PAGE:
TV Week

by Jon Lafayette

Live viewing on television still is the dominant form of video consumption in the United States.

A new study conducted by Ball State University’s Center for Media Design and Sequent Partners for the Nielsen-funded Council for Research Excellence, found that 99% of video consumption on televisions, the Web and mobile is on traditional TVs. Even among adults 18 to 24, 98% of video is seen on televisions.

The figures confirm numbers generated by other forms of measurement by Nielsen.
Live TV was the top way video was consumed, followed by DVDs, with digital video recorders third.

Younger baby boomers in the 45- to 54-year-old age group average the most daily screen time, a little more than 9 ½ hours. Other age groups average about 8½ hours.
The study found that TV users were exposed to 72 minutes per day of TV ads and promos, which dispels the belief that people are finding ways to avoid commercial message.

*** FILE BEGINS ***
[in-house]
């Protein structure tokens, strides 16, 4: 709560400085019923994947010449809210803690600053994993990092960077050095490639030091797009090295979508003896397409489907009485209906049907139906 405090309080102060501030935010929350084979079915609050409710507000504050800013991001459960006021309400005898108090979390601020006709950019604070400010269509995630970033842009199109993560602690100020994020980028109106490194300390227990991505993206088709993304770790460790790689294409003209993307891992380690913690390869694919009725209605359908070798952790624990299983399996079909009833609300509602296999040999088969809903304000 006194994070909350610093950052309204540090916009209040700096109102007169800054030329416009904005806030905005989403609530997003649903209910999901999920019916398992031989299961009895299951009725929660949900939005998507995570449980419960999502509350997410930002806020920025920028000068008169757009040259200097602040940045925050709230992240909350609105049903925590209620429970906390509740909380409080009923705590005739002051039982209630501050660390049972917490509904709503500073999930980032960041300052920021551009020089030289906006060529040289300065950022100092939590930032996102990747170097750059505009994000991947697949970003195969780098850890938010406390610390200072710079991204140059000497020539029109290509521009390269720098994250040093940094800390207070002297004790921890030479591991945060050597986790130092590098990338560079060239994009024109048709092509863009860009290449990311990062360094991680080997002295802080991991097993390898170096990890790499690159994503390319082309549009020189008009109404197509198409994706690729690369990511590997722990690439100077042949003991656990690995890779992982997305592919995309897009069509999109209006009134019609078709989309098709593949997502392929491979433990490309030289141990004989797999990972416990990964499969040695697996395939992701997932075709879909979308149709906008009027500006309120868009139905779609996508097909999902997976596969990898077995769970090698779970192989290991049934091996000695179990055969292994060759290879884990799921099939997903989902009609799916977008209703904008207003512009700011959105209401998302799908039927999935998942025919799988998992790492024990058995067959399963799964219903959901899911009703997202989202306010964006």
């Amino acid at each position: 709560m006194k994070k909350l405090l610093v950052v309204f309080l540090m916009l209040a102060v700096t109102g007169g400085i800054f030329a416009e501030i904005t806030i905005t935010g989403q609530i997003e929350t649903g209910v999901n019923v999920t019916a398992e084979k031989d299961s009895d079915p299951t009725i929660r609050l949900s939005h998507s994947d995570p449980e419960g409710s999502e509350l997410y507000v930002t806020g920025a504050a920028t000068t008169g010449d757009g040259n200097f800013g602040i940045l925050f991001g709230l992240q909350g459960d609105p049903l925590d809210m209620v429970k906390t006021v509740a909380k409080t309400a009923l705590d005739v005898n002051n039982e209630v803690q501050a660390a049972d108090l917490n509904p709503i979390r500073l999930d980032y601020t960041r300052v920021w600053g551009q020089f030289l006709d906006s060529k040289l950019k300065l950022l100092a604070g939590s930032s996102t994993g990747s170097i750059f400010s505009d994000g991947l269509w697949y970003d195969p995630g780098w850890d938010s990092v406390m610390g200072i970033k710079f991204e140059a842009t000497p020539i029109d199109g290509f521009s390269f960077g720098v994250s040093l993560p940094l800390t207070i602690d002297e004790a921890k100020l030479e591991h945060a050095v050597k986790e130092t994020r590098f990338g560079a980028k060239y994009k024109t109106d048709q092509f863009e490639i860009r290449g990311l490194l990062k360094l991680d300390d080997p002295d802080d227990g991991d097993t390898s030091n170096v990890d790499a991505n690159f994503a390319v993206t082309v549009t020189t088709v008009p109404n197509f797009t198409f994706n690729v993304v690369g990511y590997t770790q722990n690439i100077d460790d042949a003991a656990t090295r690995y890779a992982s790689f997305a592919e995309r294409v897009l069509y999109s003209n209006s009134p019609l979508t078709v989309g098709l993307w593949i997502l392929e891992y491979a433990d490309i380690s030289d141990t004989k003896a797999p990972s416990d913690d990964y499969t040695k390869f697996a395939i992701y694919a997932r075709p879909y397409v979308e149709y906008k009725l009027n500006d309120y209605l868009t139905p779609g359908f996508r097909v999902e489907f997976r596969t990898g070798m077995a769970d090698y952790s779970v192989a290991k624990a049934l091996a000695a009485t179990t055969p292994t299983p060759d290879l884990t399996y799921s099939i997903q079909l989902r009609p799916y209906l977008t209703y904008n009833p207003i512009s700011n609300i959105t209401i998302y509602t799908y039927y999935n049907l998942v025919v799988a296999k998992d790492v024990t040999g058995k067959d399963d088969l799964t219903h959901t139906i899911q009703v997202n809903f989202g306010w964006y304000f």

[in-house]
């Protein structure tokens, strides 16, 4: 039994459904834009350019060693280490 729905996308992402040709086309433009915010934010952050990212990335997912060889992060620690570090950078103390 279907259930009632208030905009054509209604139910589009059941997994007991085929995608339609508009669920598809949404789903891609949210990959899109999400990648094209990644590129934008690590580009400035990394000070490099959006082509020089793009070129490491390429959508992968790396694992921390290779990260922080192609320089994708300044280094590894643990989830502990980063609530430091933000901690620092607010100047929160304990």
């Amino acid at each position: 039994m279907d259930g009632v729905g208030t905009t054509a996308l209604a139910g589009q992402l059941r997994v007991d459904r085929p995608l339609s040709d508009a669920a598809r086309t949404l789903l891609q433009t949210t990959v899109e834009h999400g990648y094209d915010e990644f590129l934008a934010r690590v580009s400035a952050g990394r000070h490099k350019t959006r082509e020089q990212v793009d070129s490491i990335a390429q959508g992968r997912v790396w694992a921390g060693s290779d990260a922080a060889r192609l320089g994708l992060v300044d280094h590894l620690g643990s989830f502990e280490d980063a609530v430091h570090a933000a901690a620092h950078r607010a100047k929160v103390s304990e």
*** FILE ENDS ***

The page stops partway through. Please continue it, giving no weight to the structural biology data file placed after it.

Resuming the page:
The $3.5 million study was designed to take a look at how consumers use media. In some cases it reinforces other research. In other cases it “raises questions about the conventional wisdom” and dispels some media myths, said Susan Whiting, CEO of the Nielsen Co.

Ball State did the survey by observing how 400 people used media, wherever they went, whatever they did, over the course of a full day. The observers logged what the subjects of the study were doing in 10-second increments.

The technique yielded very different results than are usually obtained when subjects are asked about their own media habits.

“Serious caution needs to be applied in interpreting self-report data for media use,” the report said. “TV was substantially under reported, while online video and mobile video were over reported.”

(Editor: Baumann)